Thursday, July 26, 2012

Maker Faire KC: Fun with Electricity!

Welcome to the second installment on the 2012 Kansas City Maker Faire!  You can find background on the event on installment one presented on the topic of printing technology.  Today's post features a subject near and dear to me:  Fun with Electricity!  Let's get started.

The Quantum-Encabulator

This device lives in the "stuff and nonsense" category.  Every switch and dial makes different things happen including flashing lights, moving dials and fog. I didn't have a chance to chat with the maker, but it appeared to live with the stuff from the Cowtown Computer Congress, a Kansas City maker collective.
User beware!  Perhaps when I read a sign that says "DO NOT USE THIS SWITCH!" I should respond by leaving it alone.  Or not.  This little sucker actually delivers a mild electric shock!  At least I was not the only person that fell prey to this little prank.  I saw at least one high school age boy touch the handle.  Talk about impulse control issues!

This typecast is brought to you by a Remington Mark II.  It has the snappy and precise guts of a Torpedo 18 in a solid plastic body that looks something like the aftermath of a stingray becoming one with the Borg.  The machine does not look fabulous, but I got it for the the unique cursive typeface and a craving for Torpedo feel.
At Vintage Technology Obsessions, we support the excessive use of Nixie tube displays.  We have a Fluke multimeter equipped with Nixie tubes and have considered acquiring a clock kit on more than one occasion.

The Mad Scientist's Laboratory

Welcome to the mad scientist's laboratory!  As you feast your eyes on this display, keep in mind that all of this was brought in and set up just for a two day event.  The huge tube houses a home brew Jacob's Ladder.  Most impressive.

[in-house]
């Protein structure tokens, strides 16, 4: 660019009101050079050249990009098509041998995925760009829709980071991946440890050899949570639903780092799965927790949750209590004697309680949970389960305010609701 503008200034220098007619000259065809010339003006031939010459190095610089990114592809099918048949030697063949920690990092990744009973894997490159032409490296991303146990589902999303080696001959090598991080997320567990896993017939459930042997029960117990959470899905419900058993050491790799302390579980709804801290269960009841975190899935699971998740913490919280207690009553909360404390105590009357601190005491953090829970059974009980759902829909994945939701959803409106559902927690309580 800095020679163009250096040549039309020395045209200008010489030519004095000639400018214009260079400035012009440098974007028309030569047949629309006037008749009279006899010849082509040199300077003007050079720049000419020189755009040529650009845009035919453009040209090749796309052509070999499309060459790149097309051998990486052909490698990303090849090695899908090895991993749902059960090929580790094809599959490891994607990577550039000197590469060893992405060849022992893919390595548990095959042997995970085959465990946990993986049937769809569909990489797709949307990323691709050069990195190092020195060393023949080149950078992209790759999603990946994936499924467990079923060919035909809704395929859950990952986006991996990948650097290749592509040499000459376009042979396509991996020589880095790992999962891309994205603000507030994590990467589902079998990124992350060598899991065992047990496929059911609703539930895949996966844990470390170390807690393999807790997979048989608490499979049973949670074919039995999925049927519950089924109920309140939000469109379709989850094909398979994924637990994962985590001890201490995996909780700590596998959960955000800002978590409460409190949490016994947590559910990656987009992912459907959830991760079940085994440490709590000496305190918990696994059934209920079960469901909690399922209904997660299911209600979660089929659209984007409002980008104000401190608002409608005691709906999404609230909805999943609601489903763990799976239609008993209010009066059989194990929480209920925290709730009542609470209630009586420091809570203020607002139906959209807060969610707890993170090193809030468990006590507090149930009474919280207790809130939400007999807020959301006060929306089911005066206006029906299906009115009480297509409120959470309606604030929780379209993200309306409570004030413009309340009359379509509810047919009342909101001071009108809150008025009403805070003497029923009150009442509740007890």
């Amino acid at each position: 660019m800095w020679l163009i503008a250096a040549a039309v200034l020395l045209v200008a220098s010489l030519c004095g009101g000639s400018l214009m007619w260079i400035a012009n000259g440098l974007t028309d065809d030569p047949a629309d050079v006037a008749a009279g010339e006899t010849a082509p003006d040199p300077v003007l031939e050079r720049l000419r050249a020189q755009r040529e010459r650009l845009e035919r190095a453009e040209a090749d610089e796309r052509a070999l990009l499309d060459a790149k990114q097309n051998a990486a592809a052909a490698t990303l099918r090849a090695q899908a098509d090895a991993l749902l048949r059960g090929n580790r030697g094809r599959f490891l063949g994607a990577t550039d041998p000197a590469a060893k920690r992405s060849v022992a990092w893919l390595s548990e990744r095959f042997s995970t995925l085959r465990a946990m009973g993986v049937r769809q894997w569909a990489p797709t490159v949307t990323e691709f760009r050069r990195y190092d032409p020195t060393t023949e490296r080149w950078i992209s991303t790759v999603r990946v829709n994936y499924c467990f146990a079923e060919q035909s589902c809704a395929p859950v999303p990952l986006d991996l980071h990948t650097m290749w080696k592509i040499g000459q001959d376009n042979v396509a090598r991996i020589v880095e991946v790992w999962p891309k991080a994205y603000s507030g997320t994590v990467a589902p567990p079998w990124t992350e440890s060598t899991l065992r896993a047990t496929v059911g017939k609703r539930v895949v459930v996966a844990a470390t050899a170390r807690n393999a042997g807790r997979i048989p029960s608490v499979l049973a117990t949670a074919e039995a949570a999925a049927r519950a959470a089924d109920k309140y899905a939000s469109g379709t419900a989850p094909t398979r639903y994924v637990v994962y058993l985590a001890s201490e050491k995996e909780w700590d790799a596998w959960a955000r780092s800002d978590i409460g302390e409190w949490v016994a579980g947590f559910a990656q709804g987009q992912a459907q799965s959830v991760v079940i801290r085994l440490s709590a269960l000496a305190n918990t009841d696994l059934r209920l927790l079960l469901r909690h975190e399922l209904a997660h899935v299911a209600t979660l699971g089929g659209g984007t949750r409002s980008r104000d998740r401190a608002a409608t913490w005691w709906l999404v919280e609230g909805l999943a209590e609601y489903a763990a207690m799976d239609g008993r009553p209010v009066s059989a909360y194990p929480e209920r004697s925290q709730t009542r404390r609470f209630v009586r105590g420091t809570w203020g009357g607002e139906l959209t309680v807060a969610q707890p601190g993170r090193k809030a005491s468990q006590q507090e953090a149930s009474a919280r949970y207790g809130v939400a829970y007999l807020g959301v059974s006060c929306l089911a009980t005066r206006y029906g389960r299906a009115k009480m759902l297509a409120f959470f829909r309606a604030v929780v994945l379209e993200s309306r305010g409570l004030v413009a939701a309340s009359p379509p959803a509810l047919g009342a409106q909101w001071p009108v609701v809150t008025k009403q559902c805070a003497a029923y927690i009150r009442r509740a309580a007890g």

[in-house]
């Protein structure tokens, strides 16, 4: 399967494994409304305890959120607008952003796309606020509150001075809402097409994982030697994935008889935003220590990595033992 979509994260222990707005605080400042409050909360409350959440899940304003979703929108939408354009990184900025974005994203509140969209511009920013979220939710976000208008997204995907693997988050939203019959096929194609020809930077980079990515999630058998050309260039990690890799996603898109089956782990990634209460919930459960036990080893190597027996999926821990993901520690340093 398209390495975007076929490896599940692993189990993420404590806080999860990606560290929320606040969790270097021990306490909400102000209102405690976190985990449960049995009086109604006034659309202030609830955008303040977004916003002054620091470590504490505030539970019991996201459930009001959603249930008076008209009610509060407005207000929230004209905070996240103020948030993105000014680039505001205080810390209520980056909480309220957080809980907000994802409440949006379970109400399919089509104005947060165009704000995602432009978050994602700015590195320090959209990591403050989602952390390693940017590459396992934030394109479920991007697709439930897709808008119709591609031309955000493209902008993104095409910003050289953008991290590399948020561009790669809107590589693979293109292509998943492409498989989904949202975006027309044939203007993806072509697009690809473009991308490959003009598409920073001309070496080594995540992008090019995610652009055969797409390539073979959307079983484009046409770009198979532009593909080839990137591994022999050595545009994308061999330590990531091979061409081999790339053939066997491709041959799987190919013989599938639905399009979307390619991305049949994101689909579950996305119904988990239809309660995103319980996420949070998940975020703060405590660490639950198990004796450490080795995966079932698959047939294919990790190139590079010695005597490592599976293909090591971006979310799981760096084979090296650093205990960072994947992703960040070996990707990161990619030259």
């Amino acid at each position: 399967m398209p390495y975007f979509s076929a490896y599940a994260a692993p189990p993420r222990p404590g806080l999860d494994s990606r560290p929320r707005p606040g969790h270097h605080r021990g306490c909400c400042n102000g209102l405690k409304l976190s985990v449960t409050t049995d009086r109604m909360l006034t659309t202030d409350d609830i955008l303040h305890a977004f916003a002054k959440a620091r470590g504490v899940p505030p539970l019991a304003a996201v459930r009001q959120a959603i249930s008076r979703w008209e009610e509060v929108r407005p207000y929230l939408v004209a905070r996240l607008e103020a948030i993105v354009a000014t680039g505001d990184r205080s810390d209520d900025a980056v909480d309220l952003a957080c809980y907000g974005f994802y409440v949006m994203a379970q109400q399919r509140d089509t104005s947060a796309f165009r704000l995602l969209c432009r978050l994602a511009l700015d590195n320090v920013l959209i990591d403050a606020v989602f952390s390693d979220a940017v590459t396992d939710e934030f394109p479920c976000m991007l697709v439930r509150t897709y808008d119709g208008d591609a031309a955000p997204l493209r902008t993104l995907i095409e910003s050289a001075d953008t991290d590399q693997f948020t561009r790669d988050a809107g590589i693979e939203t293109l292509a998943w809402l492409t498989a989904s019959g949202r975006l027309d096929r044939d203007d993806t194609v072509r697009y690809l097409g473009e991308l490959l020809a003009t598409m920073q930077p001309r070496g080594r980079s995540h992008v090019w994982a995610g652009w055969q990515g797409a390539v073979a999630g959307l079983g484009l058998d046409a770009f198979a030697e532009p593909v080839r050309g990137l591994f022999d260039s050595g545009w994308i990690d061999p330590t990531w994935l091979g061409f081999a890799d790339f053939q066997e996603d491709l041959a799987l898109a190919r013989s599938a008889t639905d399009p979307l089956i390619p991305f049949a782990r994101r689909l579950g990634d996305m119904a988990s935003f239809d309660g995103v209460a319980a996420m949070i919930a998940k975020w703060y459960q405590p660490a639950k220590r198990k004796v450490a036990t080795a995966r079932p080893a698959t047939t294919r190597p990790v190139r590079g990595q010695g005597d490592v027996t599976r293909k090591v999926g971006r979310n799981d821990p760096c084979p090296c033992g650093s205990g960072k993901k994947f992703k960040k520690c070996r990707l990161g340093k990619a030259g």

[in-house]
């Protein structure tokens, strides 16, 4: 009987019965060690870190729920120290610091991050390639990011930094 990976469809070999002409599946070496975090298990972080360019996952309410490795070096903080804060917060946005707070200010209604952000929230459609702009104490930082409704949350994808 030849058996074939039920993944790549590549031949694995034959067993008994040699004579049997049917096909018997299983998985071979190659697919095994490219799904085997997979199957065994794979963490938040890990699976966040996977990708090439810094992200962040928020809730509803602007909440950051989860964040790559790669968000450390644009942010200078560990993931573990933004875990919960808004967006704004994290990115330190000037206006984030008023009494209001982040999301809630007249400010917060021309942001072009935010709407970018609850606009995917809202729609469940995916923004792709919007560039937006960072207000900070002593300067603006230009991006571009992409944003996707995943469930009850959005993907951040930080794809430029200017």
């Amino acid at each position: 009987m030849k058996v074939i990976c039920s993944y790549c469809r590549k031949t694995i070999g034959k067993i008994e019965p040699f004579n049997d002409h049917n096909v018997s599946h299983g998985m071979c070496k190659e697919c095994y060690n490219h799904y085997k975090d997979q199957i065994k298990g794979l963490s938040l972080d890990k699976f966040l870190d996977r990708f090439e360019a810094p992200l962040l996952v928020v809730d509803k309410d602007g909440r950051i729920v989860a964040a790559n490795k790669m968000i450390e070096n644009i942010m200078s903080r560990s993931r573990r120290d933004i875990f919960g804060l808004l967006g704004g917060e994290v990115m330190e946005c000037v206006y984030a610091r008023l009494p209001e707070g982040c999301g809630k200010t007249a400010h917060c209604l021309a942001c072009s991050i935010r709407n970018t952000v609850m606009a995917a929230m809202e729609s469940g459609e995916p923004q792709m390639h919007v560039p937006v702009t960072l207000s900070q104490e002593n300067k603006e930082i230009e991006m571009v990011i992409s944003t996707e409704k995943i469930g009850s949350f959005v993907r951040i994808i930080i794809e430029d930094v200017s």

Unfortunately, there were always willing volunteers waiting in line for diagnosis and treatment.  I only got to see the act without hearing it.  In the next image, the Doctor is approaching the patient with great care lest he still harbors residual electrical energy from his first round of treatment.
Given his petulant nature, it became obvious that enhanced treatment was in order.  Be sure to click the photo below so you can read the labels.

Repeat after me:  Mwah, ha, ha.

Power Wheels Racing League

Our next stop transitions from the world of AC to the wonders of DC.  Have you ever noticed the jawas that cruise neighborhood trash piles the night before the real trash hauler comes?  The amount of useful detritus that ends up by the curb is truly sad :( 

Fortunately, it isn't just flea market, Craigslist and ebay flippers plucking good bits from the garbage!  When the right maker gets hold of one of those old battery powered kiddy cars the magic and madness of Power Wheels racing can begin!

You might guess from this pit area scene that the Power Wheels Racing League isn't about stock vehicles.  Nope, these are like the nitro burning funny cars of the kiddie car world.  Most of these have at least two deep cycle marine batteries in their customized chassis.  A day at the races includes endurance laps, drag racing and trips around the road course.

Yeah, I want to do this in the worst way.  The participants get bonus points for flair.  There are more photos from the 2011 event at

Real Cars with Electric Style

This little car got a lot of attention.  It has a hybrid drive train with pedals for the driver and passenger and a battery powered electric motor.  It is a street legal 1998 import from Europe.  While it is a daily driver, the lack of air conditioning probably causes it to be parked during heat spells like what we have been experiencing.  As I write this, it is 95 degrees at 10:00 PM after an afternoon high of 104.  Thank goodness for Tesla and Westinghouse!

This car is more for show than go.  Still, who wouldn't love to cruise around in a reproduction of the Back to the Future Delorean?
Looks like the flux capacitor is up and running.  Engage the time circuit!

Arc Attack